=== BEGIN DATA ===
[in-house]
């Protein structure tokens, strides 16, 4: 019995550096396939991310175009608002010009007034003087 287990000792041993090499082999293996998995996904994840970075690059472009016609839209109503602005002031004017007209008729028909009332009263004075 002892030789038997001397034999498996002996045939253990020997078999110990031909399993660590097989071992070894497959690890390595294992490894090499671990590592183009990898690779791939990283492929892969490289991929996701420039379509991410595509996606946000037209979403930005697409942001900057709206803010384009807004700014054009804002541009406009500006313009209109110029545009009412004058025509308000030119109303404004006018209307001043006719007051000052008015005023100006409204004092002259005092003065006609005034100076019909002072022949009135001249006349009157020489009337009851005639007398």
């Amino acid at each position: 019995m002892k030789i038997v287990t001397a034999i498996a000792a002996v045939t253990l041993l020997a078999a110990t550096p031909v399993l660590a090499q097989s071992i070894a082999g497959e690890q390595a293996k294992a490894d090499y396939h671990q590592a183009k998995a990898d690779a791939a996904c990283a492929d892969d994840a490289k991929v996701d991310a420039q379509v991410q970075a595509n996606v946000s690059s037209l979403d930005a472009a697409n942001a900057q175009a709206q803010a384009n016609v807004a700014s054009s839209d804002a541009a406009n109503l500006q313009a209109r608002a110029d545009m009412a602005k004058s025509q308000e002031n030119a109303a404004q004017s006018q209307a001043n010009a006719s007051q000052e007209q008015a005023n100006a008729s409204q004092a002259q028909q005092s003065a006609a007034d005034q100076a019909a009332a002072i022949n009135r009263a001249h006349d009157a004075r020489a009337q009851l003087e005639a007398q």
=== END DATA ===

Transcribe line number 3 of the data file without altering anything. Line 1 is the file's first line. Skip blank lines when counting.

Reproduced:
């Amino acid at each position: 019995m002892k030789i038997v287990t001397a034999i498996a000792a002996v045939t253990l041993l020997a078999a110990t550096p031909v399993l660590a090499q097989s071992i070894a082999g497959e690890q390595a293996k294992a490894d090499y396939h671990q590592a183009k998995a990898d690779a791939a996904c990283a492929d892969d994840a490289k991929v996701d991310a420039q379509v991410q970075a595509n996606v946000s690059s037209l979403d930005a472009a697409n942001a900057q175009a709206q803010a384009n016609v807004a700014s054009s839209d804002a541009a406009n109503l500006q313009a209109r608002a110029d545009m009412a602005k004058s025509q308000e002031n030119a109303a404004q004017s006018q209307a001043n010009a006719s007051q000052e007209q008015a005023n100006a008729s409204q004092a002259q028909q005092s003065a006609a007034d005034q100076a019909a009332a002072i022949n009135r009263a001249h006349d009157a004075r020489a009337q009851l003087e005639a007398q």